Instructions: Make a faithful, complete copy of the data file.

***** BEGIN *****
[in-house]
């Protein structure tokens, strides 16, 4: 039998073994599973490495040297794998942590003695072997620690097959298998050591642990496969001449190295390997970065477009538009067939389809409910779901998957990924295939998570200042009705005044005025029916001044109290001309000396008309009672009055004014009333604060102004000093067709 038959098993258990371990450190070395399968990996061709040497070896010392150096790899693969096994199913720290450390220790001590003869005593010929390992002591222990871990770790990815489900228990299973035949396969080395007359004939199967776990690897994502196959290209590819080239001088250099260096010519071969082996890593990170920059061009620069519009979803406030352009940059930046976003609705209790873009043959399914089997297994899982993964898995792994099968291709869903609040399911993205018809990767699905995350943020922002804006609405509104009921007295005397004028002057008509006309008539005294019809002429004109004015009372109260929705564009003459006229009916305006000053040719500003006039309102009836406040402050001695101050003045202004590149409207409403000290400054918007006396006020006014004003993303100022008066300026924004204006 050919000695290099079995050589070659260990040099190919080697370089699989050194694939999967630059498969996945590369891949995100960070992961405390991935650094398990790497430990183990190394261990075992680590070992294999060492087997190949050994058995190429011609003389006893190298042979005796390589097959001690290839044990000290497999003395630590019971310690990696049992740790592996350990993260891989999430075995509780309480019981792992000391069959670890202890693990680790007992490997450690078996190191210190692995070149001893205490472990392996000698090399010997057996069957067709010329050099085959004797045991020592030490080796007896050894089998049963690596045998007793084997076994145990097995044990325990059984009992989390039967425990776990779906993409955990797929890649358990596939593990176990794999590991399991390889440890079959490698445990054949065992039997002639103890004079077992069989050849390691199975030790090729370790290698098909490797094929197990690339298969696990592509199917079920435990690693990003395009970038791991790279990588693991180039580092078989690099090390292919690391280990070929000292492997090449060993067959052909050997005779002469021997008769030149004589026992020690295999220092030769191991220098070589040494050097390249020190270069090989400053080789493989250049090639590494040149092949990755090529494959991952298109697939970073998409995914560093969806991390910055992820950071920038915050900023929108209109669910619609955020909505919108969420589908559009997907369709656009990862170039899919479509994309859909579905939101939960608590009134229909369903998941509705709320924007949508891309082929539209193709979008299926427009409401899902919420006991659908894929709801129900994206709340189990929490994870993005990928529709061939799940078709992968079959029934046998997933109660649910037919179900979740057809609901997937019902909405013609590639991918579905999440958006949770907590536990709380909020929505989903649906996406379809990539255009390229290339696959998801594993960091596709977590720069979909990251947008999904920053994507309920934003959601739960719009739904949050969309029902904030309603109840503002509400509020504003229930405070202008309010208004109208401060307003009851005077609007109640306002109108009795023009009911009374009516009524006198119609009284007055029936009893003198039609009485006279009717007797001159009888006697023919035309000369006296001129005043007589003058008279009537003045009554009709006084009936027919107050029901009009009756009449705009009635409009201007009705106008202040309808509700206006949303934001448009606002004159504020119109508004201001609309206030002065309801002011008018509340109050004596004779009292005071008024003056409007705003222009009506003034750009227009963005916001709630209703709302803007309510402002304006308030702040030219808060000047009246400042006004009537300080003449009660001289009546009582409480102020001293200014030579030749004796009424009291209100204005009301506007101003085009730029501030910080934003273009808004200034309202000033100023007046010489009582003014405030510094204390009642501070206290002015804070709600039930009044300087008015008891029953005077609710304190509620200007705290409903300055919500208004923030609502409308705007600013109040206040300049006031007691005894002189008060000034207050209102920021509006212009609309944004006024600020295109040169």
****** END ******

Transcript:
[in-house]
């Protein structure tokens, strides 16, 4: 039998073994599973490495040297794998942590003695072997620690097959298998050591642990496969001449190295390997970065477009538009067939389809409910779901998957990924295939998570200042009705005044005025029916001044109290001309000396008309009672009055004014009333604060102004000093067709 038959098993258990371990450190070395399968990996061709040497070896010392150096790899693969096994199913720290450390220790001590003869005593010929390992002591222990871990770790990815489900228990299973035949396969080395007359004939199967776990690897994502196959290209590819080239001088250099260096010519071969082996890593990170920059061009620069519009979803406030352009940059930046976003609705209790873009043959399914089997297994899982993964898995792994099968291709869903609040399911993205018809990767699905995350943020922002804006609405509104009921007295005397004028002057008509006309008539005294019809002429004109004015009372109260929705564009003459006229009916305006000053040719500003006039309102009836406040402050001695101050003045202004590149409207409403000290400054918007006396006020006014004003993303100022008066300026924004204006 050919000695290099079995050589070659260990040099190919080697370089699989050194694939999967630059498969996945590369891949995100960070992961405390991935650094398990790497430990183990190394261990075992680590070992294999060492087997190949050994058995190429011609003389006893190298042979005796390589097959001690290839044990000290497999003395630590019971310690990696049992740790592996350990993260891989999430075995509780309480019981792992000391069959670890202890693990680790007992490997450690078996190191210190692995070149001893205490472990392996000698090399010997057996069957067709010329050099085959004797045991020592030490080796007896050894089998049963690596045998007793084997076994145990097995044990325990059984009992989390039967425990776990779906993409955990797929890649358990596939593990176990794999590991399991390889440890079959490698445990054949065992039997002639103890004079077992069989050849390691199975030790090729370790290698098909490797094929197990690339298969696990592509199917079920435990690693990003395009970038791991790279990588693991180039580092078989690099090390292919690391280990070929000292492997090449060993067959052909050997005779002469021997008769030149004589026992020690295999220092030769191991220098070589040494050097390249020190270069090989400053080789493989250049090639590494040149092949990755090529494959991952298109697939970073998409995914560093969806991390910055992820950071920038915050900023929108209109669910619609955020909505919108969420589908559009997907369709656009990862170039899919479509994309859909579905939101939960608590009134229909369903998941509705709320924007949508891309082929539209193709979008299926427009409401899902919420006991659908894929709801129900994206709340189990929490994870993005990928529709061939799940078709992968079959029934046998997933109660649910037919179900979740057809609901997937019902909405013609590639991918579905999440958006949770907590536990709380909020929505989903649906996406379809990539255009390229290339696959998801594993960091596709977590720069979909990251947008999904920053994507309920934003959601739960719009739904949050969309029902904030309603109840503002509400509020504003229930405070202008309010208004109208401060307003009851005077609007109640306002109108009795023009009911009374009516009524006198119609009284007055029936009893003198039609009485006279009717007797001159009888006697023919035309000369006296001129005043007589003058008279009537003045009554009709006084009936027919107050029901009009009756009449705009009635409009201007009705106008202040309808509700206006949303934001448009606002004159504020119109508004201001609309206030002065309801002011008018509340109050004596004779009292005071008024003056409007705003222009009506003034750009227009963005916001709630209703709302803007309510402002304006308030702040030219808060000047009246400042006004009537300080003449009660001289009546009582409480102020001293200014030579030749004796009424009291209100204005009301506007101003085009730029501030910080934003273009808004200034309202000033100023007046010489009582003014405030510094204390009642501070206290002015804070709600039930009044300087008015008891029953005077609710304190509620200007705290409903300055919500208004923030609502409308705007600013109040206040300049006031007691005894002189008060000034207050209102920021509006212009609309944004006024600020295109040169």